Since we will deal with the Dirichlet problem, we will use the functional space defined by In contrast with the finite order Sobolev space, the very first question, which arises in the study of the spaces , is the question of their nontriviality (or nonemptiness), that is, the question of the existence of a function such that .
Definition 1 (see ). The space is called nontrivial space if it contains at least one function which is not identically equal to zero; that is, there is a function such that .
It turns out that the answer of this question depends not only on the given parameters and of the spaces , but also on the domain .
By the definition, the duality of the space and is given by relation which, as it is not difficult to verify, is correct.
Let us denote by the space of functions which has finite norm and is equal to zero together with all derivatives on the lateral surface . In other words one has Further, let be the dual space of the space , that is, the space of generalized functions having a form where and The value of on an element is defined by the formula which, as easy to see, is correct.
Sobolev spaces of infinite order have extensive applications to the theory of partial differential equations and, among their number, in mathematical physics. The basis of these applications is the nonformal algebra of differential operators of infinite orders as the operators, acting in the corresponding Sobolev spaces of infinite order. This makes it possible, by considering as a parameter, to solve a partial equation as ordinary differential equation, to which are adjoined the initial or boundary conditions.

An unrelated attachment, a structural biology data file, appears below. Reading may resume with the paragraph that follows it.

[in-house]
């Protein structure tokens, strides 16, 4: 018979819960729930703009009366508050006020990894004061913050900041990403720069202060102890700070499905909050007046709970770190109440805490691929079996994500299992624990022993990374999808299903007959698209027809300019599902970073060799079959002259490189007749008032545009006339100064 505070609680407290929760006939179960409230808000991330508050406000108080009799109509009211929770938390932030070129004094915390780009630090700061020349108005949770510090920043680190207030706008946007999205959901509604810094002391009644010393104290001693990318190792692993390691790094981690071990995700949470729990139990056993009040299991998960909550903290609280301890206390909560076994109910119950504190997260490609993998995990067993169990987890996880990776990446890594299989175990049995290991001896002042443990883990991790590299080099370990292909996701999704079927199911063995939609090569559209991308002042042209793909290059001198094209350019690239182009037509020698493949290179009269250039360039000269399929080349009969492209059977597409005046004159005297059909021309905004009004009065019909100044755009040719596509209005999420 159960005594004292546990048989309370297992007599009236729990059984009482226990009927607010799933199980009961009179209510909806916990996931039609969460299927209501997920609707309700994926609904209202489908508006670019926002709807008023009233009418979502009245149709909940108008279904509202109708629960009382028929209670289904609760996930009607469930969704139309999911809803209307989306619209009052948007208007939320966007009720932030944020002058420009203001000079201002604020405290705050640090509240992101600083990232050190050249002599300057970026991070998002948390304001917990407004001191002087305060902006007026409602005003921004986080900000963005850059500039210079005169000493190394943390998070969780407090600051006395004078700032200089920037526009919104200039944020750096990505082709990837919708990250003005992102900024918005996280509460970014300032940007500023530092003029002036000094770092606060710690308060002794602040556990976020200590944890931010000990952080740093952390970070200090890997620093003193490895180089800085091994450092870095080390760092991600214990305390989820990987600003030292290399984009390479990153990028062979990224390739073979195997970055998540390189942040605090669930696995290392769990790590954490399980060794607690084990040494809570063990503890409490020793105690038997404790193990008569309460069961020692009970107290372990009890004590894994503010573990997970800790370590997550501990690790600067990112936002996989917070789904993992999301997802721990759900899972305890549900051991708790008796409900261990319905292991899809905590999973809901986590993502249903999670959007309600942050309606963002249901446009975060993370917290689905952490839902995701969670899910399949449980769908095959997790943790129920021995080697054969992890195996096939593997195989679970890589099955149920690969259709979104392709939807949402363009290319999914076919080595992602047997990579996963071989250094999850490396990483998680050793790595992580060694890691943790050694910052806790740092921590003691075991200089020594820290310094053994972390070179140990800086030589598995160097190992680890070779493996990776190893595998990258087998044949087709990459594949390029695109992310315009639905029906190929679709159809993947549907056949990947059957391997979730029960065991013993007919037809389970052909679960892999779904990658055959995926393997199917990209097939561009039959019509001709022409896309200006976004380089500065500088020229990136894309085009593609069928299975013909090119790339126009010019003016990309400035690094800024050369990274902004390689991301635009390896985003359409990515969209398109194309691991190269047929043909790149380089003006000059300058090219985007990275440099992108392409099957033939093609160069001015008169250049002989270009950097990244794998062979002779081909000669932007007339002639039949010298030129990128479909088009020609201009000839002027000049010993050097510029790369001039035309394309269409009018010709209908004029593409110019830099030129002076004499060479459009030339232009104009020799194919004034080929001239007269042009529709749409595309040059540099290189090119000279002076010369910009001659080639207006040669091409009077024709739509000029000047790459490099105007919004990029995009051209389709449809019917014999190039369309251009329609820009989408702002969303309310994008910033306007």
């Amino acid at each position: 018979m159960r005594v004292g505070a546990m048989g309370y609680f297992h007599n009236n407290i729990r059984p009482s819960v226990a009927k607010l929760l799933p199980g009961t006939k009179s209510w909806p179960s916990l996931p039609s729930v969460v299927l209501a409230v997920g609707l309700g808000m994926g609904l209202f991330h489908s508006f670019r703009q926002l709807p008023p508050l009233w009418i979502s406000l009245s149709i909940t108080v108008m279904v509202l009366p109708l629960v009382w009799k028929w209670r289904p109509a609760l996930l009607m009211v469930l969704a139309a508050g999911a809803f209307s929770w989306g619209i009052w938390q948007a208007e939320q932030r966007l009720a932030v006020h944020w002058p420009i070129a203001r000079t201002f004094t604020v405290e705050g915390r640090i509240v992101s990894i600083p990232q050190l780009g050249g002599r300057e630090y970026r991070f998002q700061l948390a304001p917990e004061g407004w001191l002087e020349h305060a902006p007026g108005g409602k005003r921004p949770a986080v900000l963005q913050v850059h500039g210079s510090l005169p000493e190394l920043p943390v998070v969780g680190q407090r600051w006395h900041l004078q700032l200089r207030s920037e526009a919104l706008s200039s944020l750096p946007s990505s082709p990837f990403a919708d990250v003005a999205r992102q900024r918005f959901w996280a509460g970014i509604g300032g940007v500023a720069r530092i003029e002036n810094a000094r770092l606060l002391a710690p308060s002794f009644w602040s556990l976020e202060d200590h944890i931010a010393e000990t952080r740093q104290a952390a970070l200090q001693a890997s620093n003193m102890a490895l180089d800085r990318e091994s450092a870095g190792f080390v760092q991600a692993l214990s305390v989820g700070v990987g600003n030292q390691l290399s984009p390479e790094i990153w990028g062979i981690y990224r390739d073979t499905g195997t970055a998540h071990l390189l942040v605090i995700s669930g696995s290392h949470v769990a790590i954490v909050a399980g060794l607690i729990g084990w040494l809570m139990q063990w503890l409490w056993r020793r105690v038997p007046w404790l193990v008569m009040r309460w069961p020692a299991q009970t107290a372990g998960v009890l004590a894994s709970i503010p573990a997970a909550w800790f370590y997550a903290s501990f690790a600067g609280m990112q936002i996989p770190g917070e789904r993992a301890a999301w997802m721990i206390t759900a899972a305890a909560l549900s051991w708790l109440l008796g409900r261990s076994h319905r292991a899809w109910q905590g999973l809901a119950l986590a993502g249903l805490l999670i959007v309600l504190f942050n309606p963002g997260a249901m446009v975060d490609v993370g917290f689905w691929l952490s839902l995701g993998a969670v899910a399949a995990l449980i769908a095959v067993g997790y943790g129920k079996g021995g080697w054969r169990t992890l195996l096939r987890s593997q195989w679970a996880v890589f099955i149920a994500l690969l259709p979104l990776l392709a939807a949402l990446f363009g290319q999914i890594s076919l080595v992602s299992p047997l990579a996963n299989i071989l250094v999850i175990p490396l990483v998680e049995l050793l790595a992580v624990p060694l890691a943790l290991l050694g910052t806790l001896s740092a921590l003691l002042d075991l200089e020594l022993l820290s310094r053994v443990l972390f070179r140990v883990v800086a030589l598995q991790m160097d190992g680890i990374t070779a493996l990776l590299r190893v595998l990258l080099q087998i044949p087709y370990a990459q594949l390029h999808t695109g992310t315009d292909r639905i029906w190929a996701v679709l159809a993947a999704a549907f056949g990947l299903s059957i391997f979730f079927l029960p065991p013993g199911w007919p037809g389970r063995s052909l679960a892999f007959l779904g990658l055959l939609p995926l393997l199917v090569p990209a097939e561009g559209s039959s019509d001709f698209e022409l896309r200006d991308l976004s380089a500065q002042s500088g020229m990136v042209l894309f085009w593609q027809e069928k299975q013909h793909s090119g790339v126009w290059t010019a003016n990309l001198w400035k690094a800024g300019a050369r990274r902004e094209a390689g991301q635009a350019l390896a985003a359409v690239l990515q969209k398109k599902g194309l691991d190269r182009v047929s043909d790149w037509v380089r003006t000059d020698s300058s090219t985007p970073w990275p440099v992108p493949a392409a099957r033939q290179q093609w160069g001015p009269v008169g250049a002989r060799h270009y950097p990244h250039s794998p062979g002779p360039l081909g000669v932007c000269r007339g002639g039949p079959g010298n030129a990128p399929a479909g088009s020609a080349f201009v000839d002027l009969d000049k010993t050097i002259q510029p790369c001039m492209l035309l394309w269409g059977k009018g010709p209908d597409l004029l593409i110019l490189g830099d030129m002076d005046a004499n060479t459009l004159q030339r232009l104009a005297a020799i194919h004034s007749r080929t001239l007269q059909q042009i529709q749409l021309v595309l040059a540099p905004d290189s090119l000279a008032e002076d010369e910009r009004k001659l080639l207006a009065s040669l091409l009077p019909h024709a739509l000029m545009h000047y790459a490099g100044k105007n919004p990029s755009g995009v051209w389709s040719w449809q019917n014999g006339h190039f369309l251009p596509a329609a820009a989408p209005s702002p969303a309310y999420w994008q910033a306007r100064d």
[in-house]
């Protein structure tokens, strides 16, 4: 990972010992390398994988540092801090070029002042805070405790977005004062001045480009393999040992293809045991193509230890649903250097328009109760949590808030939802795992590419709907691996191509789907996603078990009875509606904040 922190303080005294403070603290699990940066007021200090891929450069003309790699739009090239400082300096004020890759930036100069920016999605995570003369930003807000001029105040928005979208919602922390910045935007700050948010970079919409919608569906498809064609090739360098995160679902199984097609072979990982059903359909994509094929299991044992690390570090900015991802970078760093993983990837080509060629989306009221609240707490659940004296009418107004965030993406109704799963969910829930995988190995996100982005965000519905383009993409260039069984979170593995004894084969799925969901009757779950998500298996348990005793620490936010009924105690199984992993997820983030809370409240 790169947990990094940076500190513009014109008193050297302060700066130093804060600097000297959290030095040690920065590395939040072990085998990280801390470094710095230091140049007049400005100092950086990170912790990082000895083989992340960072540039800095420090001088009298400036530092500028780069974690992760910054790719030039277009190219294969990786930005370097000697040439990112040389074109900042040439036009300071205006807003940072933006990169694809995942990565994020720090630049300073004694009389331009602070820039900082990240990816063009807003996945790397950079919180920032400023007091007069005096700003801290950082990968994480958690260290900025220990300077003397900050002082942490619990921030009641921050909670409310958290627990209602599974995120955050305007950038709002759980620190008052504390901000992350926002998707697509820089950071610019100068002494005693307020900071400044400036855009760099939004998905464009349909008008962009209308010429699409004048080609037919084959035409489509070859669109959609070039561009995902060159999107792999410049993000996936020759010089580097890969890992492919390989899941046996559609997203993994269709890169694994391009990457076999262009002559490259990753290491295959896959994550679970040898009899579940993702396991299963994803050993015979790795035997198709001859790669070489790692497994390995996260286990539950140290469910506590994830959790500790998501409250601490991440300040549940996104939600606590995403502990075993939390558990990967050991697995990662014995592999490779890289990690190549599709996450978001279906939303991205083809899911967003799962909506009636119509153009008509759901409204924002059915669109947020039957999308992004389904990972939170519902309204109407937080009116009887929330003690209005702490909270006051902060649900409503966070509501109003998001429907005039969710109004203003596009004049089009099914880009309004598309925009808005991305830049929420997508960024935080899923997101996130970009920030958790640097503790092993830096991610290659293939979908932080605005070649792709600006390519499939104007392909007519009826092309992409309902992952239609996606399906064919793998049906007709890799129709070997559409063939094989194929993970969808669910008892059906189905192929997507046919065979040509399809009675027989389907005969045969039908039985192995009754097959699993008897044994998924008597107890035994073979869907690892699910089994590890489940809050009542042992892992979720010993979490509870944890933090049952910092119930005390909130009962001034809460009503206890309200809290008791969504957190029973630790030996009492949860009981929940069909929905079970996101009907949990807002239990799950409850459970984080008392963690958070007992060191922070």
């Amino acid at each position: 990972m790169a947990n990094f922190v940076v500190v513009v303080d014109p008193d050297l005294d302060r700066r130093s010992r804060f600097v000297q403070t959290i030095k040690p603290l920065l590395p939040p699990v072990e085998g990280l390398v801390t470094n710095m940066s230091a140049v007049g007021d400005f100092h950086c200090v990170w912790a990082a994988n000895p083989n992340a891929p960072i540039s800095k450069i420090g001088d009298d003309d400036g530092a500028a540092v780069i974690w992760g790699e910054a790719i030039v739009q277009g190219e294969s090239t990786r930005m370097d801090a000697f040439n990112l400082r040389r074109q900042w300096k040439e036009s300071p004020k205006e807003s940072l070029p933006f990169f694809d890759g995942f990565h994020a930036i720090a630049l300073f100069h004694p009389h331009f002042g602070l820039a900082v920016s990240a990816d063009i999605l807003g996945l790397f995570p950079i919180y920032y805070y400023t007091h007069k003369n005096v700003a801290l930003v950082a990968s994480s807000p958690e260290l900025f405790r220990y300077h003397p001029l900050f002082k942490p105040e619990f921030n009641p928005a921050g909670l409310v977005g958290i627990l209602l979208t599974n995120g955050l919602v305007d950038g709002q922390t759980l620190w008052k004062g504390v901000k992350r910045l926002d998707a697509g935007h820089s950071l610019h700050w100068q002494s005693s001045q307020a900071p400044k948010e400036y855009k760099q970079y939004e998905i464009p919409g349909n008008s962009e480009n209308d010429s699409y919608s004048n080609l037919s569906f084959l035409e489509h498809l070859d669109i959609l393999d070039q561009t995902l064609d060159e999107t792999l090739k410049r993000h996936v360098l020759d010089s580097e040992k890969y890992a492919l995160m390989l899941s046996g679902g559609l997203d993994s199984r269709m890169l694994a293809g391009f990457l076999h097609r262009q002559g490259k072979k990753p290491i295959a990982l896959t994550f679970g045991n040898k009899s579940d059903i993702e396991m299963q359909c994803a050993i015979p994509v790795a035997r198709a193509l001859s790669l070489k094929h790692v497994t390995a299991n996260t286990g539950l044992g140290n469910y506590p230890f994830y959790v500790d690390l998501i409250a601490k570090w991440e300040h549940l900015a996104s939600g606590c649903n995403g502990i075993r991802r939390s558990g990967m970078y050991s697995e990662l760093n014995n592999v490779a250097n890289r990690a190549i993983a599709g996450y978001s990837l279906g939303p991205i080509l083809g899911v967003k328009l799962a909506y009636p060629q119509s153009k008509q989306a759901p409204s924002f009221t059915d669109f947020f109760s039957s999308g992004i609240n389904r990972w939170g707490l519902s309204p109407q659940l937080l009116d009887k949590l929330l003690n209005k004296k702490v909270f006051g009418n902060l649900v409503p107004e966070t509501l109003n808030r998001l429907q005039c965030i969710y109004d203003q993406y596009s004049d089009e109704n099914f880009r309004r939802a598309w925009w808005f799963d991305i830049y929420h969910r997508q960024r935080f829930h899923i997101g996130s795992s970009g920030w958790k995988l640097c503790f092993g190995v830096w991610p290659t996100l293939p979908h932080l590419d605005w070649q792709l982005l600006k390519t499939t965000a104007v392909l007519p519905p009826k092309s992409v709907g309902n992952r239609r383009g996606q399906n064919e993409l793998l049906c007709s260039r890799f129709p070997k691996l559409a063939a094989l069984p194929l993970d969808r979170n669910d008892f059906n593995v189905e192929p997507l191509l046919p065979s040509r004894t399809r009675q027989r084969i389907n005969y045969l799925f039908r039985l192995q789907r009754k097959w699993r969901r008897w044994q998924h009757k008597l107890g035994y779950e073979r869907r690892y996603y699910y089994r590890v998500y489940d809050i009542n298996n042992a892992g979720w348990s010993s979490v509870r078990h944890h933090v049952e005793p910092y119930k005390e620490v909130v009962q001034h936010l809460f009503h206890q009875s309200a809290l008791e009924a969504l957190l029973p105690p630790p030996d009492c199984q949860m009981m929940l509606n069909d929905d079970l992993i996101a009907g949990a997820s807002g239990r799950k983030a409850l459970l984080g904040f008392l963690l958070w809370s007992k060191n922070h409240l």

More explicitly, we cite the following examples of operators of infinite order which are closely inspired from the ones used in Dubinskiĭ .
Example 2. Consider the following operator:
Our technique here consists in exploiting certain results in the setting of functional spaces of infinite order. Thus as in , we can write the operator as follows:
where , , are real numbers which guarantee the nontriviality of the corresponding functional space defined by
Moreover for any , the parabolic problem
has a solution , in the variational sense.
By using the recent work of authors (see Theorem 3.1. in ), the strongly nonlinear parabolic problem has also a solution , in the variational sense, for any . Here is a nonlinear term which has to fulfil a sign condition (see Section 3).
3. Main Result
In this section we formulate and prove the main result. We denote by the number of multi-indices such that . Let be the nonlinear operator of infinite order defined as in (1), with being a real function.